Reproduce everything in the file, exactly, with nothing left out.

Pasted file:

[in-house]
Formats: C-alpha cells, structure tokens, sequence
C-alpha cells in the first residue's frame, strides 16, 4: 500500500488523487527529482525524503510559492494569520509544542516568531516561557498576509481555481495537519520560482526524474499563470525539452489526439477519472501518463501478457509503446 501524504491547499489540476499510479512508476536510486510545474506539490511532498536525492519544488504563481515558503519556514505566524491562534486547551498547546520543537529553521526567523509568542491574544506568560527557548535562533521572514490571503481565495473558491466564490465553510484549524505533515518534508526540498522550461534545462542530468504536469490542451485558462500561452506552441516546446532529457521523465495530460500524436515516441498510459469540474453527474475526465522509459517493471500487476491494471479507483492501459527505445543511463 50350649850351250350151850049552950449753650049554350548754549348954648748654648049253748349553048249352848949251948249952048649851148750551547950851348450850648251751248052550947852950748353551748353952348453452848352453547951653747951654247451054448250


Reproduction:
[in-house]
Formats: C-alpha cells, structure tokens, sequence
C-alpha cells in the first residue's frame, strides 16, 4: 500500500488523487527529482525524503510559492494569520509544542516568531516561557498576509481555481495537519520560482526524474499563470525539452489526439477519472501518463501478457509503446 501524504491547499489540476499510479512508476536510486510545474506539490511532498536525492519544488504563481515558503519556514505566524491562534486547551498547546520543537529553521526567523509568542491574544506568560527557548535562533521572514490571503481565495473558491466564490465553510484549524505533515518534508526540498522550461534545462542530468504536469490542451485558462500561452506552441516546446532529457521523465495530460500524436515516441498510459469540474453527474475526465522509459517493471500487476491494471479507483492501459527505445543511463 50350649850351250350151850049552950449753650049554350548754549348954648748654648049253748349553048249352848949251948249952048649851148750551547950851348450850648251751248052550947852950748353551748353952348453452848352453547951653747951654247451054448250